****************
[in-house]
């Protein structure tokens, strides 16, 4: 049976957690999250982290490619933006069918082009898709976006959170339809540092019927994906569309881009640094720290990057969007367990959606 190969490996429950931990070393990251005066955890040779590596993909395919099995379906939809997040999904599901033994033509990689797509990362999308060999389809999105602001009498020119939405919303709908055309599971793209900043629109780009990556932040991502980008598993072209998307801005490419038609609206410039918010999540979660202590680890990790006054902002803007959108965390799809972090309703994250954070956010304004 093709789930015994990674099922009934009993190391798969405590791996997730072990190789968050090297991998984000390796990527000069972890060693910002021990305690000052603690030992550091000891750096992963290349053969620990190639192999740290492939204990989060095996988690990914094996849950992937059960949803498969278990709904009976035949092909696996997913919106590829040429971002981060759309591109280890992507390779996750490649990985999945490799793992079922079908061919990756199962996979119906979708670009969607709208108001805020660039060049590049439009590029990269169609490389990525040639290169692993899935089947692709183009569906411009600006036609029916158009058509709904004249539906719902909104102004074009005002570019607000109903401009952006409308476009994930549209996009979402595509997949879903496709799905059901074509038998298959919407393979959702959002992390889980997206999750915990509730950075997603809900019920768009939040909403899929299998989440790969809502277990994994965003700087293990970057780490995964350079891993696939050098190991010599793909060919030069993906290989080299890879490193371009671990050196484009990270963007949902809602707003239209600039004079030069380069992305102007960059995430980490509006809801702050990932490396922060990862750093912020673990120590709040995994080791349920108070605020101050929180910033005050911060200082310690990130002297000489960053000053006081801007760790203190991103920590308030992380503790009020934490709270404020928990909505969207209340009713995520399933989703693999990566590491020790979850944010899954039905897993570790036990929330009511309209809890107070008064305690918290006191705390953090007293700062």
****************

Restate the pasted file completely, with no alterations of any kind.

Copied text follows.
[in-house]
């Protein structure tokens, strides 16, 4: 049976957690999250982290490619933006069918082009898709976006959170339809540092019927994906569309881009640094720290990057969007367990959606 190969490996429950931990070393990251005066955890040779590596993909395919099995379906939809997040999904599901033994033509990689797509990362999308060999389809999105602001009498020119939405919303709908055309599971793209900043629109780009990556932040991502980008598993072209998307801005490419038609609206410039918010999540979660202590680890990790006054902002803007959108965390799809972090309703994250954070956010304004 093709789930015994990674099922009934009993190391798969405590791996997730072990190789968050090297991998984000390796990527000069972890060693910002021990305690000052603690030992550091000891750096992963290349053969620990190639192999740290492939204990989060095996988690990914094996849950992937059960949803498969278990709904009976035949092909696996997913919106590829040429971002981060759309591109280890992507390779996750490649990985999945490799793992079922079908061919990756199962996979119906979708670009969607709208108001805020660039060049590049439009590029990269169609490389990525040639290169692993899935089947692709183009569906411009600006036609029916158009058509709904004249539906719902909104102004074009005002570019607000109903401009952006409308476009994930549209996009979402595509997949879903496709799905059901074509038998298959919407393979959702959002992390889980997206999750915990509730950075997603809900019920768009939040909403899929299998989440790969809502277990994994965003700087293990970057780490995964350079891993696939050098190991010599793909060919030069993906290989080299890879490193371009671990050196484009990270963007949902809602707003239209600039004079030069380069992305102007960059995430980490509006809801702050990932490396922060990862750093912020673990120590709040995994080791349920108070605020101050929180910033005050911060200082310690990130002297000489960053000053006081801007760790203190991103920590308030992380503790009020934490709270404020928990909505969207209340009713995520399933989703693999990566590491020790979850944010899954039905897993570790036990929330009511309209809890107070008064305690918290006191705390953090007293700062």